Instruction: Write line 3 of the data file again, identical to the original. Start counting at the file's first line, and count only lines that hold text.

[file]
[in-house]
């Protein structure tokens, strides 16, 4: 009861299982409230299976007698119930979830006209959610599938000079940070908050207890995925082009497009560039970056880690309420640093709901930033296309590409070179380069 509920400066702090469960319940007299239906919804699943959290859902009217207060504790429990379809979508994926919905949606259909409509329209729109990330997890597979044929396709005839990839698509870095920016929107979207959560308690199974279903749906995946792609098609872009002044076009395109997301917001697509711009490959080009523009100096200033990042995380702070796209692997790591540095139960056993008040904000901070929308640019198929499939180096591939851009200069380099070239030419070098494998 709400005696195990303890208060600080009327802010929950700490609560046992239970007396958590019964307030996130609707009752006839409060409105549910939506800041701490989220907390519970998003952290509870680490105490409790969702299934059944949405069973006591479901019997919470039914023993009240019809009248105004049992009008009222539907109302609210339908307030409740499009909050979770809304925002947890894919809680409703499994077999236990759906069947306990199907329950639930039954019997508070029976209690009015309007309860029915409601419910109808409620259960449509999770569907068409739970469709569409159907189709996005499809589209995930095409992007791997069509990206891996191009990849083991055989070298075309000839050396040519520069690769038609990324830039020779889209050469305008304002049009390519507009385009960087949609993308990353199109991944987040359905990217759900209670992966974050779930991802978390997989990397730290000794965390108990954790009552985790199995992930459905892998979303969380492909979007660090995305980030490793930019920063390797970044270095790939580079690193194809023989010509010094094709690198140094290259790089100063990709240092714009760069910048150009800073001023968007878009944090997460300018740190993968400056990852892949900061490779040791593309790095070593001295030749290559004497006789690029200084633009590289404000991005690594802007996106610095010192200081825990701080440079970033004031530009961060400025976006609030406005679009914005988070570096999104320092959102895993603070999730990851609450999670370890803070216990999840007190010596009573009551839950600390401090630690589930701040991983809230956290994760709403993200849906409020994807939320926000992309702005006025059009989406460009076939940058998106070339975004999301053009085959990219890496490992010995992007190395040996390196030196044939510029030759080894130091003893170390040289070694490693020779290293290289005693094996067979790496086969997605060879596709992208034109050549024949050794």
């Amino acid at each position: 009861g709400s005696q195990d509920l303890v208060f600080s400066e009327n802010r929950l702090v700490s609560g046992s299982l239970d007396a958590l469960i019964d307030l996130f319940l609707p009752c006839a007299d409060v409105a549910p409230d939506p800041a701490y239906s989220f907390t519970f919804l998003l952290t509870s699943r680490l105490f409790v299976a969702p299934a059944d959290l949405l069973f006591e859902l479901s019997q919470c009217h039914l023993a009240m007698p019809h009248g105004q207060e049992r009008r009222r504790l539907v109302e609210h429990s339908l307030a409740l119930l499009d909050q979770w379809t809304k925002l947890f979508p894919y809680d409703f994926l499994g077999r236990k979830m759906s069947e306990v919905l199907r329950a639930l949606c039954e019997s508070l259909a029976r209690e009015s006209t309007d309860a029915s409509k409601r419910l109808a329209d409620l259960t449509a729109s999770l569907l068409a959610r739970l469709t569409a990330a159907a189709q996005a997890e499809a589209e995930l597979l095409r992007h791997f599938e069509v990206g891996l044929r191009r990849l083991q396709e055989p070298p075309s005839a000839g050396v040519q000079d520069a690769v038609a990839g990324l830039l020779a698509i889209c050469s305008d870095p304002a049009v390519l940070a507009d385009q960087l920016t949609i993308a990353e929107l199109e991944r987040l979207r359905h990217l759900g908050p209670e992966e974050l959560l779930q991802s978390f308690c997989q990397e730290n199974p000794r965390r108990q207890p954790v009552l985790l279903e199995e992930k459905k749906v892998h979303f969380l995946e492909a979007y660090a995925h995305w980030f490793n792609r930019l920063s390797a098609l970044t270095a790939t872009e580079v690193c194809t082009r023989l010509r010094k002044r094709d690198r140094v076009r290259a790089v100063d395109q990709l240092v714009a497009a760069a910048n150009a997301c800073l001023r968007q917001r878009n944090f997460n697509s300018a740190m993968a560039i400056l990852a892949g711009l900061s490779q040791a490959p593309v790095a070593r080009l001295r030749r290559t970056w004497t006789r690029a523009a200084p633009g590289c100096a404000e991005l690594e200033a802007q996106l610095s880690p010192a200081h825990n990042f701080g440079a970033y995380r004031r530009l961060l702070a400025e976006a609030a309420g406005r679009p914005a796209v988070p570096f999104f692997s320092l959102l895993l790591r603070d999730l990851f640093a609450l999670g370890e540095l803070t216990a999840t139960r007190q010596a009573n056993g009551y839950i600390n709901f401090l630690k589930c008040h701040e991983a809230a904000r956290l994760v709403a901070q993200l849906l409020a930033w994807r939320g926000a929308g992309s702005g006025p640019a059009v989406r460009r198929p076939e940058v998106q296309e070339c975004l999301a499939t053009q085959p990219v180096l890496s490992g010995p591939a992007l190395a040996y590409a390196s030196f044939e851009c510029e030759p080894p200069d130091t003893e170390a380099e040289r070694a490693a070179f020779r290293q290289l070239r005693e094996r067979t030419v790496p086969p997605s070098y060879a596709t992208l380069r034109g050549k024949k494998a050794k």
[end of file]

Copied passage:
């Amino acid at each position: 009861g709400s005696q195990d509920l303890v208060f600080s400066e009327n802010r929950l702090v700490s609560g046992s299982l239970d007396a958590l469960i019964d307030l996130f319940l609707p009752c006839a007299d409060v409105a549910p409230d939506p800041a701490y239906s989220f907390t519970f919804l998003l952290t509870s699943r680490l105490f409790v299976a969702p299934a059944d959290l949405l069973f006591e859902l479901s019997q919470c009217h039914l023993a009240m007698p019809h009248g105004q207060e049992r009008r009222r504790l539907v109302e609210h429990s339908l307030a409740l119930l499009d909050q979770w379809t809304k925002l947890f979508p894919y809680d409703f994926l499994g077999r236990k979830m759906s069947e306990v919905l199907r329950a639930l949606c039954e019997s508070l259909a029976r209690e009015s006209t309007d309860a029915s409509k409601r419910l109808a329209d409620l259960t449509a729109s999770l569907l068409a959610r739970l469709t569409a990330a159907a189709q996005a997890e499809a589209e995930l597979l095409r992007h791997f599938e069509v990206g891996l044929r191009r990849l083991q396709e055989p070298p075309s005839a000839g050396v040519q000079d520069a690769v038609a990839g990324l830039l020779a698509i889209c050469s305008d870095p304002a049009v390519l940070a507009d385009q960087l920016t949609i993308a990353e929107l199109e991944r987040l979207r359905h990217l759900g908050p209670e992966e974050l959560l779930q991802s978390f308690c997989q990397e730290n199974p000794r965390r108990q207890p954790v009552l985790l279903e199995e992930k459905k749906v892998h979303f969380l995946e492909a979007y660090a995925h995305w980030f490793n792609r930019l920063s390797a098609l970044t270095a790939t872009e580079v690193c194809t082009r023989l010509r010094k002044r094709d690198r140094v076009r290259a790089v100063d395109q990709l240092v714009a497009a760069a910048n150009a997301c800073l001023r968007q917001r878009n944090f997460n697509s300018a740190m993968a560039i400056l990852a892949g711009l900061s490779q040791a490959p593309v790095a070593r080009l001295r030749r290559t970056w004497t006789r690029a523009a200084p633009g590289c100096a404000e991005l690594e200033a802007q996106l610095s880690p010192a200081h825990n990042f701080g440079a970033y995380r004031r530009l961060l702070a400025e976006a609030a309420g406005r679009p914005a796209v988070p570096f999104f692997s320092l959102l895993l790591r603070d999730l990851f640093a609450l999670g370890e540095l803070t216990a999840t139960r007190q010596a009573n056993g009551y839950i600390n709901f401090l630690k589930c008040h701040e991983a809230a904000r956290l994760v709403a901070q993200l849906l409020a930033w994807r939320g926000a929308g992309s702005g006025p640019a059009v989406r460009r198929p076939e940058v998106q296309e070339c975004l999301a499939t053009q085959p990219v180096l890496s490992g010995p591939a992007l190395a040996y590409a390196s030196f044939e851009c510029e030759p080894p200069d130091t003893e170390a380099e040289r070694a490693a070179f020779r290293q290289l070239r005693e094996r067979t030419v790496p086969p997605s070098y060879a596709t992208l380069r034109g050549k024949k494998a050794k």